Charlie Flanagan says it is “cackhanded”, “inexplicable” and “wholly unsatisfactory”. Sean Fleming says it is “most unfair” and “unjustified”. Brian Stanley says they’ve “made a complete dog’s dinner” out of it.
Cllr Tom Mulhall says “he wouldn’t agree with it at all”. Cllr Catherine Fitzgerald says she is “livid” and it’ll turn people off voting altogether. Thomasina Connell says she’s “very disappointed” and the whole thing is “regrettable”. John Whelan says it’s “absurd”.
That’s what they’re saying on the record. That’s the printable version of their views. The reaction locally is a lot worse and nowhere near as politically correct.
Yep, we’re talking about the report from the Constituency Commission which is recommending that almost 10,000 Laois people and almost 2,500 from Offaly be moved for General Election purposes into Kildare. Those who vote in Portarlington (North or South), Ballybrittas, Jamestown and Kilmullen will now vote in Kildare. If you’re in Sallyford, you remain in Laois, just about.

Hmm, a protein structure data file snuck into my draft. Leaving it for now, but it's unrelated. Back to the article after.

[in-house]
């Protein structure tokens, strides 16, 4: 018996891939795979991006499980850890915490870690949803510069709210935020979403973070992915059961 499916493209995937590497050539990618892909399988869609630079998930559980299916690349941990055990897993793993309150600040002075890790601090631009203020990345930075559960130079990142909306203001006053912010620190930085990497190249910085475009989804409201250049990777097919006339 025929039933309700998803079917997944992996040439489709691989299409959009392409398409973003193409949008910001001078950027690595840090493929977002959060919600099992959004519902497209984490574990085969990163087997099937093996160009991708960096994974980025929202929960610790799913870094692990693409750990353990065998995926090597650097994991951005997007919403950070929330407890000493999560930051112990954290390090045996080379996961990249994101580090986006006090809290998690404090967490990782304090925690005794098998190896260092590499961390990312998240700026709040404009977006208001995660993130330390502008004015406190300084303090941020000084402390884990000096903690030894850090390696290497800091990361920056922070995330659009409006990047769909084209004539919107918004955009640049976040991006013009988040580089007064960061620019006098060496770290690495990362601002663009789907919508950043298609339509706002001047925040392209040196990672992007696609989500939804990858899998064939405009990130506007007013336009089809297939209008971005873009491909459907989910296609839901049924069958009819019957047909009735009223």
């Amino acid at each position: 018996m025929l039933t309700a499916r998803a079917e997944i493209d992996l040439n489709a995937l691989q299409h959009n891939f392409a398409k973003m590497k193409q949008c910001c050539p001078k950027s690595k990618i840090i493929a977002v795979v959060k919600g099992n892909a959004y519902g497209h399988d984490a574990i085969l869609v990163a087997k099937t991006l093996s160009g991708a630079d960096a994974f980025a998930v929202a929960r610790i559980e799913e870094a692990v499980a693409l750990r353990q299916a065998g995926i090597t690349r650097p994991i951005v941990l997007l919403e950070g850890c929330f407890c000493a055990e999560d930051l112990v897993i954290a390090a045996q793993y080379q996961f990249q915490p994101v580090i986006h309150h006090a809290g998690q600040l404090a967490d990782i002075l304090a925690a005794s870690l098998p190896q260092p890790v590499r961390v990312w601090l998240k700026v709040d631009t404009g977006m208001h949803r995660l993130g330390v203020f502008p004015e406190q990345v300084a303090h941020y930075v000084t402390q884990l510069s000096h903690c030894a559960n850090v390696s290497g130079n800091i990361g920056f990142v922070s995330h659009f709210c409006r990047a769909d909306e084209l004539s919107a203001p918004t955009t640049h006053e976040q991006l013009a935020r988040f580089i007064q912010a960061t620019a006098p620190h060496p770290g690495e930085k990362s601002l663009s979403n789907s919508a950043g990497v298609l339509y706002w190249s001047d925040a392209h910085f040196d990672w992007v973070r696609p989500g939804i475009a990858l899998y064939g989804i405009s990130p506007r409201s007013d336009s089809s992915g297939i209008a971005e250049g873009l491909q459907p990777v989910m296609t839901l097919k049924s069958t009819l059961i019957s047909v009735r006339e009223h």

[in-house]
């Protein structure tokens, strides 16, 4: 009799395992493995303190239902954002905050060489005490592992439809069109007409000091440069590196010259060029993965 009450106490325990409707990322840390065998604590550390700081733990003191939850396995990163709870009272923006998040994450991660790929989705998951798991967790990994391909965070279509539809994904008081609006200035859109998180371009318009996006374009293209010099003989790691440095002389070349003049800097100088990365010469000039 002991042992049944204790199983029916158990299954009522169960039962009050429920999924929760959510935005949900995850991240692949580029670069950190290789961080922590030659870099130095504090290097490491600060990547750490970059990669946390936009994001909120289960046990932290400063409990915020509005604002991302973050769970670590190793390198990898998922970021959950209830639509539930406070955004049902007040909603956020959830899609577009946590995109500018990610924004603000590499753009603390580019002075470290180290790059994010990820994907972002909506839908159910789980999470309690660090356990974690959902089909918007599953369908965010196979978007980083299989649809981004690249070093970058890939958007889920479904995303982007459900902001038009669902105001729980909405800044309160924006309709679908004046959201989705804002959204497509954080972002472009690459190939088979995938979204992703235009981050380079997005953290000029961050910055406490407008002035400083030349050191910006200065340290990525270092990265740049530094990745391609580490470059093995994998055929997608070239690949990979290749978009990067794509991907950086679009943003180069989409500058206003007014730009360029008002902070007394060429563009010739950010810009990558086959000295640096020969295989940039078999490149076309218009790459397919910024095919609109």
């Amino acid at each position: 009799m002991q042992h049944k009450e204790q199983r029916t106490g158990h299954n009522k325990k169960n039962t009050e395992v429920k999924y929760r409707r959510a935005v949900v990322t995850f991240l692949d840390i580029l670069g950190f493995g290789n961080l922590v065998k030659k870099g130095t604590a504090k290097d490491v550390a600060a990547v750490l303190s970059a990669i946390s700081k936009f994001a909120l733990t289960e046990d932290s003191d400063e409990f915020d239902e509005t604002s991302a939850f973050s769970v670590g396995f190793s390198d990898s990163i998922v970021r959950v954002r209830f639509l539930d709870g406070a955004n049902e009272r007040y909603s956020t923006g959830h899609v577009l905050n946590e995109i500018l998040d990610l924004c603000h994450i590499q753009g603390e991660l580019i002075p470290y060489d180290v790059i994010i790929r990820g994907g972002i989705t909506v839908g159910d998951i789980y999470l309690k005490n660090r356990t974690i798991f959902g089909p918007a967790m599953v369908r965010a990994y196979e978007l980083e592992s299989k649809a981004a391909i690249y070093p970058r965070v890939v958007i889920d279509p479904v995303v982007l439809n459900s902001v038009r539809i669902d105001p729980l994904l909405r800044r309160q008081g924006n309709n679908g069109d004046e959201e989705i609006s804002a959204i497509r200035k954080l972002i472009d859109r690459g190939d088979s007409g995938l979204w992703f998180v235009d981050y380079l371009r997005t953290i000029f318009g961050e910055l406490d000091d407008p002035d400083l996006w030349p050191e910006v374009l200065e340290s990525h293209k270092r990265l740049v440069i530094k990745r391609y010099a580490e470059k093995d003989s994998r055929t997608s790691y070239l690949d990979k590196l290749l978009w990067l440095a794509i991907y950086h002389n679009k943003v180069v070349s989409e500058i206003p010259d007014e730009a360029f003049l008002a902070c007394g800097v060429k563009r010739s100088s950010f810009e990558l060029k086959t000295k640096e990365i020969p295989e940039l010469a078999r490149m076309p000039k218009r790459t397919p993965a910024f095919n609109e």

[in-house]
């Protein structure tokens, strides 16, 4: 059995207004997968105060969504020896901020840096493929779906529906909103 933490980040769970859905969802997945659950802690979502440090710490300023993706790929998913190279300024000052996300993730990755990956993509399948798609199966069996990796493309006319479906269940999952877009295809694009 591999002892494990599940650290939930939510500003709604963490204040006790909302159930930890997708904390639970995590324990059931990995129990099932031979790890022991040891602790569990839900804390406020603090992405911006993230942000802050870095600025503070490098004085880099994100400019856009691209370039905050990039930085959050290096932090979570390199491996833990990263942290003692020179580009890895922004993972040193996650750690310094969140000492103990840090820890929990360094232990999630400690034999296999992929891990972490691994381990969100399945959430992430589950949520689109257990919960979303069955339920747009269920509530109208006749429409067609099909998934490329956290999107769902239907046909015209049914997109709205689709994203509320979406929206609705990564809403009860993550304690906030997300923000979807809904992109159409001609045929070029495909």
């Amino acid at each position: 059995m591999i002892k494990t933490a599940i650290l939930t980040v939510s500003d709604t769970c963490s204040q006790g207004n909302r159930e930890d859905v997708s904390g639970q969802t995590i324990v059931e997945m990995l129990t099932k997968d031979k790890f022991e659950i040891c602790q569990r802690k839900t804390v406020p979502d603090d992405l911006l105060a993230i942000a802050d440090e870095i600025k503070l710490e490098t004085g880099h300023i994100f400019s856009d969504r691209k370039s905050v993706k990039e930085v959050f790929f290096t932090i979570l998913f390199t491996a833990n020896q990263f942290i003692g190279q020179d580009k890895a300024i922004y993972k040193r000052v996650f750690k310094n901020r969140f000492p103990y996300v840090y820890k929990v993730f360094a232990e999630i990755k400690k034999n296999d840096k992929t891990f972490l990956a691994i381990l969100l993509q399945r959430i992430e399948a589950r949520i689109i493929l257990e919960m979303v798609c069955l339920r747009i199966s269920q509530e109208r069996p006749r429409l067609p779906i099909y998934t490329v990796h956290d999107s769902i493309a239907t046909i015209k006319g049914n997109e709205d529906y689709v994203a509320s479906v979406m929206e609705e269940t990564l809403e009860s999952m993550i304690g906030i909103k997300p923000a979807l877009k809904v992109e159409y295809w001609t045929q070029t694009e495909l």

We don’t know when the next General Election will be – it could be in the next couple of months or, unlikely as it may be, the current government could go full term and we wouldn’t have an election until early 2021. Regardless, the people in those areas mentioned above will be voting in Kildare.
It’s a reversal of what happened in 2016 when Monasterevin and areas close to Athy were moved to help make Laois a three-seat constituency. It was the first time since the foundation of the state that Laois-Offaly wasn’t a constituency.